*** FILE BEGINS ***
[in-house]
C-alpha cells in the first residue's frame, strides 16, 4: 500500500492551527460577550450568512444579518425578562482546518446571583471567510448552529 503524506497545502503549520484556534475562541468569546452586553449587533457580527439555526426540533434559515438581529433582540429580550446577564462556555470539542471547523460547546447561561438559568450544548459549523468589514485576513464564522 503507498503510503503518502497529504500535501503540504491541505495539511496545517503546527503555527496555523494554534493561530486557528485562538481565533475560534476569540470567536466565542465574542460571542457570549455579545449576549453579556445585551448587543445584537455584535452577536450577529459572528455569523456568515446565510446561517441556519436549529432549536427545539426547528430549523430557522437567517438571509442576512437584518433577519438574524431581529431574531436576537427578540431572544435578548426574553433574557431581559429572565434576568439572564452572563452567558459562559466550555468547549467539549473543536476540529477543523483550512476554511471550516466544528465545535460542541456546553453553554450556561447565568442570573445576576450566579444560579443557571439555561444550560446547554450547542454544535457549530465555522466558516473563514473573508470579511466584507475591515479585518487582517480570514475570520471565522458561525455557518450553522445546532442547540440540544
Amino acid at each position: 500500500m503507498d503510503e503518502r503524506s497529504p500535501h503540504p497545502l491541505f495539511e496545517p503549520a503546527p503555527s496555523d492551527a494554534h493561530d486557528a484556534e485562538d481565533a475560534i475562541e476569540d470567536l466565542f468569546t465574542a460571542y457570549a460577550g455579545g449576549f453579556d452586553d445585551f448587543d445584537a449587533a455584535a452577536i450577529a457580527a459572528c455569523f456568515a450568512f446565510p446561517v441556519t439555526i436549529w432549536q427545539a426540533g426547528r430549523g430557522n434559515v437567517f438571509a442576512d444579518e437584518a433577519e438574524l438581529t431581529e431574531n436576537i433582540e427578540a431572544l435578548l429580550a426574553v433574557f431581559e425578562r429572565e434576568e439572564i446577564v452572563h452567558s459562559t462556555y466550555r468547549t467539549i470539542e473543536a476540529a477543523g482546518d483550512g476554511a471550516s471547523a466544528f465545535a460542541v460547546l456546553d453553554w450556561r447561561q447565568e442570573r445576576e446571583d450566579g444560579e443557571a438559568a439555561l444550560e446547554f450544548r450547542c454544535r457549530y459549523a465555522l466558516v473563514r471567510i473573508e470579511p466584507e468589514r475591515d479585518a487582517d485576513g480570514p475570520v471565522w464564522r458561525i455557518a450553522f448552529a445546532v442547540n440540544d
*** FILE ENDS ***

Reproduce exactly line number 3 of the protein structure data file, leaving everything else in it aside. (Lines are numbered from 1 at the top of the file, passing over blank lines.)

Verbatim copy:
Amino acid at each position: 500500500m503507498d503510503e503518502r503524506s497529504p500535501h503540504p497545502l491541505f495539511e496545517p503549520a503546527p503555527s496555523d492551527a494554534h493561530d486557528a484556534e485562538d481565533a475560534i475562541e476569540d470567536l466565542f468569546t465574542a460571542y457570549a460577550g455579545g449576549f453579556d452586553d445585551f448587543d445584537a449587533a455584535a452577536i450577529a457580527a459572528c455569523f456568515a450568512f446565510p446561517v441556519t439555526i436549529w432549536q427545539a426540533g426547528r430549523g430557522n434559515v437567517f438571509a442576512d444579518e437584518a433577519e438574524l438581529t431581529e431574531n436576537i433582540e427578540a431572544l435578548l429580550a426574553v433574557f431581559e425578562r429572565e434576568e439572564i446577564v452572563h452567558s459562559t462556555y466550555r468547549t467539549i470539542e473543536a476540529a477543523g482546518d483550512g476554511a471550516s471547523a466544528f465545535a460542541v460547546l456546553d453553554w450556561r447561561q447565568e442570573r445576576e446571583d450566579g444560579e443557571a438559568a439555561l444550560e446547554f450544548r450547542c454544535r457549530y459549523a465555522l466558516v473563514r471567510i473573508e470579511p466584507e468589514r475591515d479585518a487582517d485576513g480570514p475570520v471565522w464564522r458561525i455557518a450553522f448552529a445546532v442547540n440540544d